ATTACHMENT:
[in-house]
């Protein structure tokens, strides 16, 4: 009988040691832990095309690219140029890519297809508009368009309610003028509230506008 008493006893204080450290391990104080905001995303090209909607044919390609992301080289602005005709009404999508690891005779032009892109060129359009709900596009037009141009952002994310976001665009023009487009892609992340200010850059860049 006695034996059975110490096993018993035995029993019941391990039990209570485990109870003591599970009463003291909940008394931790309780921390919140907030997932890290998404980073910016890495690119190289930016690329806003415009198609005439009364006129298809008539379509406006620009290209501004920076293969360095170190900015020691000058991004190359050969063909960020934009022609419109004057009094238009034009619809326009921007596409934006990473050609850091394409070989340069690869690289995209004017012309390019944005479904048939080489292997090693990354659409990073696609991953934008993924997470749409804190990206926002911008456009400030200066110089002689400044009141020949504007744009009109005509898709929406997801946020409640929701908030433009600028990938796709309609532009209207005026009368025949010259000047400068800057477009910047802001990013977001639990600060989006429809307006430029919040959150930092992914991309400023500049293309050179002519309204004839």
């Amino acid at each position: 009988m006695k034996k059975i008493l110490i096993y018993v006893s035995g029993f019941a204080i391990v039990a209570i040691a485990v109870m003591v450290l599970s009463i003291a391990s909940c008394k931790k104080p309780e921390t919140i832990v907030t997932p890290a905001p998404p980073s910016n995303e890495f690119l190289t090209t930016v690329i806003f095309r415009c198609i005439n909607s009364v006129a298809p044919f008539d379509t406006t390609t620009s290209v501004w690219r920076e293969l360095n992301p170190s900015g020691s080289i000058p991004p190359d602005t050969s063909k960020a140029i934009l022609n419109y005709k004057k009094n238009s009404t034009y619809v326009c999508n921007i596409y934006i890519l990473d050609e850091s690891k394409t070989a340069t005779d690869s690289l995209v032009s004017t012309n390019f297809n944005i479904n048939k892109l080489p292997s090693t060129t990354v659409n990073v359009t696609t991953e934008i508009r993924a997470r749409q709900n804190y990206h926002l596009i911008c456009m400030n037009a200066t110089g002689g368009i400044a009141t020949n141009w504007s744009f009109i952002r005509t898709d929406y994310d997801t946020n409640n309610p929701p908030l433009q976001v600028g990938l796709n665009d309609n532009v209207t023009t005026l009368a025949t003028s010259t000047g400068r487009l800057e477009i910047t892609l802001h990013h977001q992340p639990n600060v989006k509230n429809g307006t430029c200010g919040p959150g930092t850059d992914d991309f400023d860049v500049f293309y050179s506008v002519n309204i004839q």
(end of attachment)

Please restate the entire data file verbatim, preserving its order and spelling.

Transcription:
[in-house]
């Protein structure tokens, strides 16, 4: 009988040691832990095309690219140029890519297809508009368009309610003028509230506008 008493006893204080450290391990104080905001995303090209909607044919390609992301080289602005005709009404999508690891005779032009892109060129359009709900596009037009141009952002994310976001665009023009487009892609992340200010850059860049 006695034996059975110490096993018993035995029993019941391990039990209570485990109870003591599970009463003291909940008394931790309780921390919140907030997932890290998404980073910016890495690119190289930016690329806003415009198609005439009364006129298809008539379509406006620009290209501004920076293969360095170190900015020691000058991004190359050969063909960020934009022609419109004057009094238009034009619809326009921007596409934006990473050609850091394409070989340069690869690289995209004017012309390019944005479904048939080489292997090693990354659409990073696609991953934008993924997470749409804190990206926002911008456009400030200066110089002689400044009141020949504007744009009109005509898709929406997801946020409640929701908030433009600028990938796709309609532009209207005026009368025949010259000047400068800057477009910047802001990013977001639990600060989006429809307006430029919040959150930092992914991309400023500049293309050179002519309204004839």
């Amino acid at each position: 009988m006695k034996k059975i008493l110490i096993y018993v006893s035995g029993f019941a204080i391990v039990a209570i040691a485990v109870m003591v450290l599970s009463i003291a391990s909940c008394k931790k104080p309780e921390t919140i832990v907030t997932p890290a905001p998404p980073s910016n995303e890495f690119l190289t090209t930016v690329i806003f095309r415009c198609i005439n909607s009364v006129a298809p044919f008539d379509t406006t390609t620009s290209v501004w690219r920076e293969l360095n992301p170190s900015g020691s080289i000058p991004p190359d602005t050969s063909k960020a140029i934009l022609n419109y005709k004057k009094n238009s009404t034009y619809v326009c999508n921007i596409y934006i890519l990473d050609e850091s690891k394409t070989a340069t005779d690869s690289l995209v032009s004017t012309n390019f297809n944005i479904n048939k892109l080489p292997s090693t060129t990354v659409n990073v359009t696609t991953e934008i508009r993924a997470r749409q709900n804190y990206h926002l596009i911008c456009m400030n037009a200066t110089g002689g368009i400044a009141t020949n141009w504007s744009f009109i952002r005509t898709d929406y994310d997801t946020n409640n309610p929701p908030l433009q976001v600028g990938l796709n665009d309609n532009v209207t023009t005026l009368a025949t003028s010259t000047g400068r487009l800057e477009i910047t892609l802001h990013h977001q992340p639990n600060v989006k509230n429809g307006t430029c200010g919040p959150g930092t850059d992914d991309f400023d860049v500049f293309y050179s506008v002519n309204i004839q």